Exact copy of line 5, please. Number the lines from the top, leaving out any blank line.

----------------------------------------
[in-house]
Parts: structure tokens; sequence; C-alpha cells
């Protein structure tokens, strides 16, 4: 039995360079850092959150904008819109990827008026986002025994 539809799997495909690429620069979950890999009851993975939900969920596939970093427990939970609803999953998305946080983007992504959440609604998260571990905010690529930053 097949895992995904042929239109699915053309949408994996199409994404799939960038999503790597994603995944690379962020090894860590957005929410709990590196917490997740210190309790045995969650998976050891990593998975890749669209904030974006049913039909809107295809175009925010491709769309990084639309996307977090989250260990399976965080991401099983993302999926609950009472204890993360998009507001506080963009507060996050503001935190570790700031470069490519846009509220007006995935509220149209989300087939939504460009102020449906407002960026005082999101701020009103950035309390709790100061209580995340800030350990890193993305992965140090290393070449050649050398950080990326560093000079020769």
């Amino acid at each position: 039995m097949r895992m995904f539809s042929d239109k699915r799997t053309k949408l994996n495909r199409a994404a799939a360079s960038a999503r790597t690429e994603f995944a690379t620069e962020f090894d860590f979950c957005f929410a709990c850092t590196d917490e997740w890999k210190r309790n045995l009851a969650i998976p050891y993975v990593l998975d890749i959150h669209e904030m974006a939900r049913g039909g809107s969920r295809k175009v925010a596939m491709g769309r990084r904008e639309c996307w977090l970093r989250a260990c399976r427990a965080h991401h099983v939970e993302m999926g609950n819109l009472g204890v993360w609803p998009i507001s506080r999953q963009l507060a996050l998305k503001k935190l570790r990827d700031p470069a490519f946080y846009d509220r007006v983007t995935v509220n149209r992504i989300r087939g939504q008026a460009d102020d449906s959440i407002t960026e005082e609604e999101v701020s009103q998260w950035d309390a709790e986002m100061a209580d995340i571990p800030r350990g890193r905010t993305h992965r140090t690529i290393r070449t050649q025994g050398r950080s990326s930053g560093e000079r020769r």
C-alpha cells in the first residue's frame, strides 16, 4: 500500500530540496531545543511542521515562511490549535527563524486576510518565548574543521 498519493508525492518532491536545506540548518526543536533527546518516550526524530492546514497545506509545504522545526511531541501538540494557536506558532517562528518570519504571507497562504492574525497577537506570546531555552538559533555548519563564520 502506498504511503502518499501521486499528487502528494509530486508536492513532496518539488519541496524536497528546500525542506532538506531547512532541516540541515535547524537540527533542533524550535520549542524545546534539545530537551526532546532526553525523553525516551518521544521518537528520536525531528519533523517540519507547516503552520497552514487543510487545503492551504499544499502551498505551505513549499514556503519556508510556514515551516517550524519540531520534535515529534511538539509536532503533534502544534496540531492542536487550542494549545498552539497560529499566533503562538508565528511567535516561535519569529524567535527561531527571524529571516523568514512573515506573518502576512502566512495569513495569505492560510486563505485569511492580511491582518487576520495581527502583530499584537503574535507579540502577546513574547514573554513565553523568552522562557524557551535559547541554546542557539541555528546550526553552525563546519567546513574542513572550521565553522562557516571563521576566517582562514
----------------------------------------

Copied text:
C-alpha cells in the first residue's frame, strides 16, 4: 500500500530540496531545543511542521515562511490549535527563524486576510518565548574543521 498519493508525492518532491536545506540548518526543536533527546518516550526524530492546514497545506509545504522545526511531541501538540494557536506558532517562528518570519504571507497562504492574525497577537506570546531555552538559533555548519563564520 502506498504511503502518499501521486499528487502528494509530486508536492513532496518539488519541496524536497528546500525542506532538506531547512532541516540541515535547524537540527533542533524550535520549542524545546534539545530537551526532546532526553525523553525516551518521544521518537528520536525531528519533523517540519507547516503552520497552514487543510487545503492551504499544499502551498505551505513549499514556503519556508510556514515551516517550524519540531520534535515529534511538539509536532503533534502544534496540531492542536487550542494549545498552539497560529499566533503562538508565528511567535516561535519569529524567535527561531527571524529571516523568514512573515506573518502576512502566512495569513495569505492560510486563505485569511492580511491582518487576520495581527502583530499584537503574535507579540502577546513574547514573554513565553523568552522562557524557551535559547541554546542557539541555528546550526553552525563546519567546513574542513572550521565553522562557516571563521576566517582562514